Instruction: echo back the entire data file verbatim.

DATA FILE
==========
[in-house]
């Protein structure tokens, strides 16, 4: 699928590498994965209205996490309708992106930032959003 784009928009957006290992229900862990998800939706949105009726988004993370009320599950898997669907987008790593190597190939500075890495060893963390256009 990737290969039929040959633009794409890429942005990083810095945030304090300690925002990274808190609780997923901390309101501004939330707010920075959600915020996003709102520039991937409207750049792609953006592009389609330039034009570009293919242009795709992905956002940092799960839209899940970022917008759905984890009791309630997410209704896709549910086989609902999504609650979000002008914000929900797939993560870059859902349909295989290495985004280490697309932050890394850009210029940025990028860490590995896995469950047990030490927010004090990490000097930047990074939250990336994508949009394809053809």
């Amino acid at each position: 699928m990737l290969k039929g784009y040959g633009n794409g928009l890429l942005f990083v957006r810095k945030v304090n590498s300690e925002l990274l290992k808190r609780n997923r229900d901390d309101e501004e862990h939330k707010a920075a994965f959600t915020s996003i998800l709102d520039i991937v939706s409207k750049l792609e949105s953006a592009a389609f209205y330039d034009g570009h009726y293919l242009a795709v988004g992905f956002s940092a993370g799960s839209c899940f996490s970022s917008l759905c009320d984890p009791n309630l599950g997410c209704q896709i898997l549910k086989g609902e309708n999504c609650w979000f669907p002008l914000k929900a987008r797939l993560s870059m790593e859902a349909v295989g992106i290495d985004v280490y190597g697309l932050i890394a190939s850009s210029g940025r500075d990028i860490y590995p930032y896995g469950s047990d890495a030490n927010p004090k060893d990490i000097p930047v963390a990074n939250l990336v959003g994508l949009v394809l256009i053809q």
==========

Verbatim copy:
[in-house]
């Protein structure tokens, strides 16, 4: 699928590498994965209205996490309708992106930032959003 784009928009957006290992229900862990998800939706949105009726988004993370009320599950898997669907987008790593190597190939500075890495060893963390256009 990737290969039929040959633009794409890429942005990083810095945030304090300690925002990274808190609780997923901390309101501004939330707010920075959600915020996003709102520039991937409207750049792609953006592009389609330039034009570009293919242009795709992905956002940092799960839209899940970022917008759905984890009791309630997410209704896709549910086989609902999504609650979000002008914000929900797939993560870059859902349909295989290495985004280490697309932050890394850009210029940025990028860490590995896995469950047990030490927010004090990490000097930047990074939250990336994508949009394809053809």
């Amino acid at each position: 699928m990737l290969k039929g784009y040959g633009n794409g928009l890429l942005f990083v957006r810095k945030v304090n590498s300690e925002l990274l290992k808190r609780n997923r229900d901390d309101e501004e862990h939330k707010a920075a994965f959600t915020s996003i998800l709102d520039i991937v939706s409207k750049l792609e949105s953006a592009a389609f209205y330039d034009g570009h009726y293919l242009a795709v988004g992905f956002s940092a993370g799960s839209c899940f996490s970022s917008l759905c009320d984890p009791n309630l599950g997410c209704q896709i898997l549910k086989g609902e309708n999504c609650w979000f669907p002008l914000k929900a987008r797939l993560s870059m790593e859902a349909v295989g992106i290495d985004v280490y190597g697309l932050i890394a190939s850009s210029g940025r500075d990028i860490y590995p930032y896995g469950s047990d890495a030490n927010p004090k060893d990490i000097p930047v963390a990074n939250l990336v959003g994508l949009v394809l256009i053809q």